Members of a City Council committee heard testimony Wednesday from those on both sides of a proposal to ban the sale of flavored tobacco in Denver.
The meeting became spirited at times, with each side of the debate applauding or booing certain speakers.
The committee decided to postpone voting on whether to send the measure to the full council. Instead, members will discuss it again at the Oct. 27 meeting of the Safety, Housing, Education and Homelessness Committee. The council would then need to forward the proposal to the full council, which would vote on it twice for the measure to become law.
Members of the committee said they hope all of their City Council colleagues can attend the meeting to discuss potential amendments. On Wednesday, only seven of 13 council members attended. They are not required to attend meetings for committees upon which they do not sit.
Hookahs may be exempted
One issue to be hammered out involves Hookahs. California recently exempted hookahs in its recently passed flavored tobacco ban.
Christopher Hudgins of the National Hookah Community Association said people don’t buy hookah products at convenience stores or gas stations, where many young people obtain flavored tobacco.
George Johnson, a hookah maker, called the device “the peace pipe of the Middle East.” He said when statistics began to show that one in five Colorado high school and middle school students had tried vaping, the industry immediately removed all candy names.
Carmen Martin, a public health official with Kaiser Permanente, said her grandmother died of emphysema and her father is dying of progressive lung disease. “Flavors hook kids and a child addicted is a consumer for life until they meet their own deaths.
Several others said the tobacco industry markets flavored tobacco products to people of color. Statistics show that half of all youth in Colorado have tried flavor tobacco, Martin said. He said statistics show only 20 percent of high school and middle school students used hookah in the past month, compared to 20 percent using vape products.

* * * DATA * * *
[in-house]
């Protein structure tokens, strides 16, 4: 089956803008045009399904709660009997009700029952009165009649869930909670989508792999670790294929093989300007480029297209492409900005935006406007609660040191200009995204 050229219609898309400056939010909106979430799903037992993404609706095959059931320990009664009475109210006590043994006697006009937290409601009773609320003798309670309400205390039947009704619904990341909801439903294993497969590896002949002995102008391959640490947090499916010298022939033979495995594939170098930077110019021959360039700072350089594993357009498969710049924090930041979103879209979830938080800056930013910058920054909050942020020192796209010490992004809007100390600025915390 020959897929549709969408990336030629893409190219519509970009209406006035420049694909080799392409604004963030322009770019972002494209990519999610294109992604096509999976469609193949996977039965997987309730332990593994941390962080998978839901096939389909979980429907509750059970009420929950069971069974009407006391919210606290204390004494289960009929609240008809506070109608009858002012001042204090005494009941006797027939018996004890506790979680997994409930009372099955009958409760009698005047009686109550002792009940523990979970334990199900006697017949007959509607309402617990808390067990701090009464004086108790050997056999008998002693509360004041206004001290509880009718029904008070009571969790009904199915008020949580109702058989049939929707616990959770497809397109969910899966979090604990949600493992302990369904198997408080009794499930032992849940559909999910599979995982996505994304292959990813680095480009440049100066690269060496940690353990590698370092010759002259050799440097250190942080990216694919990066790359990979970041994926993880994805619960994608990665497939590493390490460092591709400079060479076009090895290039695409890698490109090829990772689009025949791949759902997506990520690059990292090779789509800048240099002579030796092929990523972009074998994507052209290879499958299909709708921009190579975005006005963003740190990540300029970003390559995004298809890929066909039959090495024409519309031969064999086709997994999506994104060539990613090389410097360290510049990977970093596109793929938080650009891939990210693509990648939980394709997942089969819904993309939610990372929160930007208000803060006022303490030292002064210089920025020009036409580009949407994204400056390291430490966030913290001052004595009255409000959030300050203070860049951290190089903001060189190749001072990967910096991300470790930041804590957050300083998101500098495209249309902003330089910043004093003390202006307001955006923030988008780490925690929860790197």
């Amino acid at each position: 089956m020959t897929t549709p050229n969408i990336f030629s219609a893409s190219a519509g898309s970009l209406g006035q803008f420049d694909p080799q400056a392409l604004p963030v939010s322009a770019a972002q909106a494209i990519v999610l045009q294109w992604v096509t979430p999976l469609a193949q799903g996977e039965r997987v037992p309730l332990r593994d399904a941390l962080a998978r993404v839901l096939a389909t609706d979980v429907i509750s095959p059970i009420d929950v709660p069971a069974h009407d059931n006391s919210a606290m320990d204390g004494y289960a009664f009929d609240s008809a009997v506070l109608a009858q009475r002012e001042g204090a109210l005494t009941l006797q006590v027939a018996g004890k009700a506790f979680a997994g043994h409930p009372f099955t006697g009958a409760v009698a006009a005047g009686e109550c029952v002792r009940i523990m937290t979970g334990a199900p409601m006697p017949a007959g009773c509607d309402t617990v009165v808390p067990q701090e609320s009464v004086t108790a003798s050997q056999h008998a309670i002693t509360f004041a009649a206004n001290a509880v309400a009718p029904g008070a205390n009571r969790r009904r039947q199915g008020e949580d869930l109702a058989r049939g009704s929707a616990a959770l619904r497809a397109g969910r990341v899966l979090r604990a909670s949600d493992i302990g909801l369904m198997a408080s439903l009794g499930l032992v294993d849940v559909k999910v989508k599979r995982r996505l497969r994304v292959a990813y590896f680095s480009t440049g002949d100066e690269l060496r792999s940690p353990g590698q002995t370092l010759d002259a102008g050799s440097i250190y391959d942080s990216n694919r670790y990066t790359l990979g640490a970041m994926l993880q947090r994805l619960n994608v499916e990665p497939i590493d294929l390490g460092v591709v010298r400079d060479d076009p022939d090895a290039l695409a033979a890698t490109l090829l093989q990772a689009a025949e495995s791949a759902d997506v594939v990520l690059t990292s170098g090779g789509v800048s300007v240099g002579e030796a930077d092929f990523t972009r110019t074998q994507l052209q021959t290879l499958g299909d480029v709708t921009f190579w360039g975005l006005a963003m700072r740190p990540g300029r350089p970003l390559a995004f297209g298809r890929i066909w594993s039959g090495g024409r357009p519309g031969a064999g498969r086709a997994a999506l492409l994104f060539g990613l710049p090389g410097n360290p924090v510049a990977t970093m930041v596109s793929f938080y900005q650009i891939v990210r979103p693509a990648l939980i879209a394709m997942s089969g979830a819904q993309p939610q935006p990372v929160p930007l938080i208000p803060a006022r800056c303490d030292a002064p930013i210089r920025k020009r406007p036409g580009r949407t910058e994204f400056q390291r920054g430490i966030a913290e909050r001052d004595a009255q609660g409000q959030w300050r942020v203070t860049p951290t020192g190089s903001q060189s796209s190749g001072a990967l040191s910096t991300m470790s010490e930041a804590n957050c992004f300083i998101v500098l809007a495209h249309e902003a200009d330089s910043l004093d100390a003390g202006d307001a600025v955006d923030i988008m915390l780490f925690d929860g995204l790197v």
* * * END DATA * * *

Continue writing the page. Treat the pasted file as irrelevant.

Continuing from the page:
Colorado kids trying tobacco at age 13
As proposed, the flavor ban would include all tobacco products, including chewing tobacco. “If kids start smoking as kids, they’re vastly more likely to smoke as adults,” said Councilwoman Amanda Sawyer, who sponsored the ban along with Councilwoman Debbie Ortega.
Jodi Radke of the Campaign for Tobacco-Free Kids said the average age for trying flavored tobacco for the first time in Colorado is 13.
Councilwoman Kendra Black said some of the evidence is conflicted. Smoking and vaping in Colorado is going down overall.
“If one child is smoking, that’s not OK,” Sawyer responded.
Tristan Sanders, a member of the city’s legal team, said several checks have shown many retail stores in the city are selling to minors. The penalty for a first offense is a fine and 30-day suspension of their license. They could lose their license to sell tobacco after a fourth offense.
Some retailers not in compliance
Some members of the committee pointed out that it’s easy to buy flavored tobacco online. Black said she bought a blueberry vape pen online and only was asked to enter her date of birth. She did not have to show any identification.
Sawyer said other cities recently have banned flavor tobacco, but data is not yet available to show whether the bans have made a difference. Los Angeles, San Jose and Washington, D.C. all have banned flavor tobacco.
An estimated 40 percent of retailers are non-compliant in Denver, Sawyer said. “I am under no illusion that this is going to keep all students from smoking.”
A city staffer said he’s not sure the 40 percent number is accurate because it’s based on a small sample size. Not every retailer has been checked for compliance.
Measure likely to pass
A survey showed that 60 percent of middle and high school students said they don’t have any problem getting tobacco from a retail store. They said vape products are easier to obtain than combustible products.
Some members of the committee said children could just walk to Glendale and buy flavored tobacco products there.
Paul Kashmann, chair of the committee, lauded Sawyer and Ortega for sponsoring the “important” legislation. “I think it’s important to keep tobacco out of the hands of kids and we will be doing that,” he vowed.
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